Bobcats outplayed in lopsided loss to Bulls
FEB 22, 2013 8:48p ET
You didn't even have to look at the scoreboard, the one reading 105-75 in favor of the Chicago Bulls.
Forget their league-worst 42 percent field-goal shooting, too. Forget that Charlotte likely didn't start a single player that would have started for the Bulls, who sit fifth in the Eastern Conference.
All one had to do was look down the Charlotte bench, where $19.8 million of the Bobcats' $57 million salary cap sat in the form of Ben Gordon and Sagana Diop. Tyrus Thomas – another $8 million on the cap and owner of arguably the worst contract in the NBA – was inactive and has logged minutes in only 18 games this season.
Neither Diop nor Gordon played a minute. Not even in a 30-point blowout, the Bobcats' third 30-plus point loss of the season.
Diop is averaging 9.5 minutes per game in 19 games this season, but the DNP moniker was a new one for Gordon. The notoriously mercurial Gordon was thought to be on his way out of town before the trade deadline, but with $13.4 million owed to him next season and a dispute with coach Mike Dunlap in practice a week prior, the Bobcats couldn't find any suitors.
Dunlap refused to accept the notion that Gordon's lack of playing time might be a result of a little trade-deadline-influenced delayed punishment.
"We have some young guys that need some minutes, and so I wanted to get those young guys some minutes tonight," Dunlap said.
But is anyone actually buying that? No time for a guy who's averaged 22 minutes in a game that was largely over after the first quarter?
"It was more getting (Jeffery) Taylor and (Michael Kidd-Gilchrist) minutes on that for me because I wanted to get those guys more minutes. So that's not what drove it, no," Dunlap said. "But what drove it was to get our young guys minutes and whatever that appearance may be, that's what it is, but those guys did get more minutes."
Regardless of why Gordon ultimately sat, the game for the Bobcats was nearly as bad as their personnel decisions since going to the playoffs in 2010. The Bulls jumped out to a 32-17 lead with only 10:01 left in the second quarter, forcing Dunlap to snap off a quick timeout to stop the bleeding. Another followed just 90 seconds later as the Bulls' lead bloated to 19.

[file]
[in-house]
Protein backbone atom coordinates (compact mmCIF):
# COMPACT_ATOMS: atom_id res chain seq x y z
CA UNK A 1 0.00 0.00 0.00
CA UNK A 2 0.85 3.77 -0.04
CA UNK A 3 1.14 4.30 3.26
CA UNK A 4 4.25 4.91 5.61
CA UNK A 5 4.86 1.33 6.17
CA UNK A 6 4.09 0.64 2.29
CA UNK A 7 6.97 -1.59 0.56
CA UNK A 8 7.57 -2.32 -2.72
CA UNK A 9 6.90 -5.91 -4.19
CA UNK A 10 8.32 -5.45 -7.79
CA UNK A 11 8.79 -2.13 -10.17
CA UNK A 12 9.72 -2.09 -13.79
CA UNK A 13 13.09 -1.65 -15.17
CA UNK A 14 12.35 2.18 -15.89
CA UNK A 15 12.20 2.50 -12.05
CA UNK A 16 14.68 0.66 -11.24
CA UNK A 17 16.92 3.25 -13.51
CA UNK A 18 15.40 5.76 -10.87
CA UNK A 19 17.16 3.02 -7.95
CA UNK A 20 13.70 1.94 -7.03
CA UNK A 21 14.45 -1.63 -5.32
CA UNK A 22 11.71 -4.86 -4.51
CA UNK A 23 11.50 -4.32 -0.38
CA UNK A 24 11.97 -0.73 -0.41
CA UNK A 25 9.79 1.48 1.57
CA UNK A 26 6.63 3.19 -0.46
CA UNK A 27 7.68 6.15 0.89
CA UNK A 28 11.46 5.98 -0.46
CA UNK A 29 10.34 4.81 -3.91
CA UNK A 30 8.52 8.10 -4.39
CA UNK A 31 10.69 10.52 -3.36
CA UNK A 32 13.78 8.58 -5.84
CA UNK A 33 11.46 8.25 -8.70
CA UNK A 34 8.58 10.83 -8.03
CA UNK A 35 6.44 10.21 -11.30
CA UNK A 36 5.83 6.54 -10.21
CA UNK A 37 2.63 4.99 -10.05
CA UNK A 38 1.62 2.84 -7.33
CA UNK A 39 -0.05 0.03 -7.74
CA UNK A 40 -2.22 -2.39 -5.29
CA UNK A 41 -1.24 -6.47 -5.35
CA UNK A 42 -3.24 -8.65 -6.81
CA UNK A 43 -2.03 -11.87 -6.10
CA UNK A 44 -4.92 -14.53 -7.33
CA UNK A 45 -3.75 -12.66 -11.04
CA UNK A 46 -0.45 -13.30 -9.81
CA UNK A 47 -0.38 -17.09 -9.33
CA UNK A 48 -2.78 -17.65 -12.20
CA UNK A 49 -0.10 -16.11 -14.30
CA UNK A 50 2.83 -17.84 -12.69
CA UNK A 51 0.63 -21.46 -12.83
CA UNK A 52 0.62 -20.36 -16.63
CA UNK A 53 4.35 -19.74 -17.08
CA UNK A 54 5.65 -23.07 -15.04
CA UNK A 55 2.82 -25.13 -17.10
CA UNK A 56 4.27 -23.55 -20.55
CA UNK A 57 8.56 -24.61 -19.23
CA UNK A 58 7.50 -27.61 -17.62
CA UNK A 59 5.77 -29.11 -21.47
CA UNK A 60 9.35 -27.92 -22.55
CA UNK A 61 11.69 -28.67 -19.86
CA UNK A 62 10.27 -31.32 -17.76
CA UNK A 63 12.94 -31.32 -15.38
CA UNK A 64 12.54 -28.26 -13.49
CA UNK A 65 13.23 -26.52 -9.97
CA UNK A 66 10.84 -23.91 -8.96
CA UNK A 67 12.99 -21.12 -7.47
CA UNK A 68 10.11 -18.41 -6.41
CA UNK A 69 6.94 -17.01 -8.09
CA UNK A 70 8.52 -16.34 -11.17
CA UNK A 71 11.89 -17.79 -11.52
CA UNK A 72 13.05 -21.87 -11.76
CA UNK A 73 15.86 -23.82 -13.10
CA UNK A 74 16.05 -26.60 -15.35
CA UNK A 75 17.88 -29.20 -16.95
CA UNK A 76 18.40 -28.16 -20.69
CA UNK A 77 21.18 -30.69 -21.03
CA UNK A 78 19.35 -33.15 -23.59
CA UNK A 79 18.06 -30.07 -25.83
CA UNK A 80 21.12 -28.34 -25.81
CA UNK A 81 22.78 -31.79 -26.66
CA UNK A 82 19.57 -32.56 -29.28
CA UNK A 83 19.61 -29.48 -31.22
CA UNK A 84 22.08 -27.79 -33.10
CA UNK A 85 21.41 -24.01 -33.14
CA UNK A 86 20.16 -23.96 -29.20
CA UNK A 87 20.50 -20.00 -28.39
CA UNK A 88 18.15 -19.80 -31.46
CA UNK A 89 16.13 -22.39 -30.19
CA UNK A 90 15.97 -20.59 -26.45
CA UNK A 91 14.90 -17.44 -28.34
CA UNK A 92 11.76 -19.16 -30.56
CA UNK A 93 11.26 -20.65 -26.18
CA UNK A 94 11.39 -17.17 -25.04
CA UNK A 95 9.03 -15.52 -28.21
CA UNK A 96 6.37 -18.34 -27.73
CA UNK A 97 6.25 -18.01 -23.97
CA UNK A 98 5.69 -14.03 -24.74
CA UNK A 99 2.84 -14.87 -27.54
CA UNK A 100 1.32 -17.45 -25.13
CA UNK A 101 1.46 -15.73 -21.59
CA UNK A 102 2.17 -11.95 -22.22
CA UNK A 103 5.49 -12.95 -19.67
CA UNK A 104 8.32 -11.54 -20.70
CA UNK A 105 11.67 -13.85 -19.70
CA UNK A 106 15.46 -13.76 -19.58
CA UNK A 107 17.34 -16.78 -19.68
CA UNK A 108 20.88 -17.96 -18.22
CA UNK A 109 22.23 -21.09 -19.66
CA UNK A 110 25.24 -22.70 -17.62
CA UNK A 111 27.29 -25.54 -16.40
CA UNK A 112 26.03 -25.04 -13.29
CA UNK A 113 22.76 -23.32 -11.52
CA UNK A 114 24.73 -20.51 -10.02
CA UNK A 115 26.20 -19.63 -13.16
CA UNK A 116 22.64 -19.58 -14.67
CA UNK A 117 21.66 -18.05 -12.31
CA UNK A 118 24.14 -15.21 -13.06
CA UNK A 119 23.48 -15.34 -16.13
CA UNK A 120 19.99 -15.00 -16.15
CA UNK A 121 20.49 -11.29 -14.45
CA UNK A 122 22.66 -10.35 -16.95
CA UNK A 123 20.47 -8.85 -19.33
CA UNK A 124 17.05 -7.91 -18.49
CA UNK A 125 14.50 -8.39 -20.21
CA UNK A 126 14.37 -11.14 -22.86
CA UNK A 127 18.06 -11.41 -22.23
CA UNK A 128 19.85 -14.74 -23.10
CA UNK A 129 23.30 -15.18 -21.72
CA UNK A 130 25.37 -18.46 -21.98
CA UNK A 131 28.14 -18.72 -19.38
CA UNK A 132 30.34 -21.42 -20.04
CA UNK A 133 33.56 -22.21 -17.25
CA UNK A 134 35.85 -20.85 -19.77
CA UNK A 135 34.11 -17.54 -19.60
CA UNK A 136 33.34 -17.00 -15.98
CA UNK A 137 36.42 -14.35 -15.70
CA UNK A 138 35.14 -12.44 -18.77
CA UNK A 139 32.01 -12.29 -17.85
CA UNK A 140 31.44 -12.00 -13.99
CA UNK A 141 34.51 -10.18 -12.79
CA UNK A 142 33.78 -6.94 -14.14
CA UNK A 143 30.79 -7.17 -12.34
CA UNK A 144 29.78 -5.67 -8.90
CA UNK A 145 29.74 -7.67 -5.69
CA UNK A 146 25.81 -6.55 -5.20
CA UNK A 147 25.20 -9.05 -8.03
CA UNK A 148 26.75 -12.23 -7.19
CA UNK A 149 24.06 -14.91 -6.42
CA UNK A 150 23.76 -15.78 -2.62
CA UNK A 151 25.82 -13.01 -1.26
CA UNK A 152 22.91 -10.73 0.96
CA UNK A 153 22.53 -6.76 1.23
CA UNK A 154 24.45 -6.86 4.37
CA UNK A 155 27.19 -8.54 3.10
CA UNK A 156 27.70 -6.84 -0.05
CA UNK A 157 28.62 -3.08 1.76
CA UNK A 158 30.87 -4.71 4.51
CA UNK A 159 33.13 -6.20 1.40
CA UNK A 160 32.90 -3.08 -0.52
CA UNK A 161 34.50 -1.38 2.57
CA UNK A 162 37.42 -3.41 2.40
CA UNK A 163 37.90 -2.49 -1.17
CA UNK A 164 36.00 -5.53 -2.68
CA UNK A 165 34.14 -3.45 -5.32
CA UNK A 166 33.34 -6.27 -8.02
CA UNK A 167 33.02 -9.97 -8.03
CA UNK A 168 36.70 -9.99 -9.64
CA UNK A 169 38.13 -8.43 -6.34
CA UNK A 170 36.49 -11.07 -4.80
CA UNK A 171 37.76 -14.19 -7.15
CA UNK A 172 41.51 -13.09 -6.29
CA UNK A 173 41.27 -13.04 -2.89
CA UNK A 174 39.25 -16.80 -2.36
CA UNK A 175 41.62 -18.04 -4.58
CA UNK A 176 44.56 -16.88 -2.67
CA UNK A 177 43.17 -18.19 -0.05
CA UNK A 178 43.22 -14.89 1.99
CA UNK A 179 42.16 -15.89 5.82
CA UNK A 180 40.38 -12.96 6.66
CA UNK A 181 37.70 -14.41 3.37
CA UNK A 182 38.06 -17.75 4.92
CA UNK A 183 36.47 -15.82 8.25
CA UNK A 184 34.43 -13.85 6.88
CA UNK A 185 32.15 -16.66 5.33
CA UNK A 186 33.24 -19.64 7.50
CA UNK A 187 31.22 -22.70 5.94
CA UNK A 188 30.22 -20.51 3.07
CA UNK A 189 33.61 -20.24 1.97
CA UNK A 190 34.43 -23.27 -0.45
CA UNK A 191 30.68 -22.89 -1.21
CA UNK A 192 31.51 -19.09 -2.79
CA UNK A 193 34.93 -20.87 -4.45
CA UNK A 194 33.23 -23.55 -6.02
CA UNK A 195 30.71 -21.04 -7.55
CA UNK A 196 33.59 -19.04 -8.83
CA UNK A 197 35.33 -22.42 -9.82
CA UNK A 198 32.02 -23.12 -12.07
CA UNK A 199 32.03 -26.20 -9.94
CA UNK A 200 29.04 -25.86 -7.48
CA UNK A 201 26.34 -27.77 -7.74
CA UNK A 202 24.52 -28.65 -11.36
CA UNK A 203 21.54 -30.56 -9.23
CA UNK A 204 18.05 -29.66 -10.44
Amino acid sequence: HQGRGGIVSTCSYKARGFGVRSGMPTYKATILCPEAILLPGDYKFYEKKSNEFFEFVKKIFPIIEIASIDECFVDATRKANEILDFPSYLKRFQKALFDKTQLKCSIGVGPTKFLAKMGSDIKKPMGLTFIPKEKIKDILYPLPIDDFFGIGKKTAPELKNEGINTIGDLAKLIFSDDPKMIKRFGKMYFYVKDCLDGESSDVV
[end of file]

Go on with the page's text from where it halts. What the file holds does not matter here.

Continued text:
The hemorrhaging never stopped in perhaps the Bobcats' most lifeless effort of the season. At least their two previous 30-point drubbings came courtesy of the Spurs and Thunder.
"We put ourselves in a pretty bad situation," point guard Kemba Walker said. "We missed a lot of assignments on the defensive end. It was just a tough night for us. We couldn't really get the ball in the hole in the first half. Guys struggled. It was just one of those nights for us."
It wasn't just one player taking it to the Bobcats in a game in which the Bulls shot 51 percent and put eight guys in double figures a night removed from a 19-point home loss to the Heat in which they posted just 67 points.
"We came with the right mindset," Joakim Noah said. "It's always tough to come in and play back-to-back, but we came ready to play. It was a good team win."
If there was a bright spot for the Bobcats, it was Walker, putting up his third game in a row with 20-plus after a 27-point effort.
Still, Walker pointed the finger at himself, the floor general, saying that he had to do a better job of getting everyone going early.
"We can do better, and we've had better energy," Dunlap said. "The thing our team needs to understand is that the front door and the back door to our house is how hard we play, and it's been endearing to people and people have tolerated the losing because to this point we played incredibly hard."
With half their salary cap riding the pine or in the coach's doghouse, playing hard's about the only chance these Cats have got.
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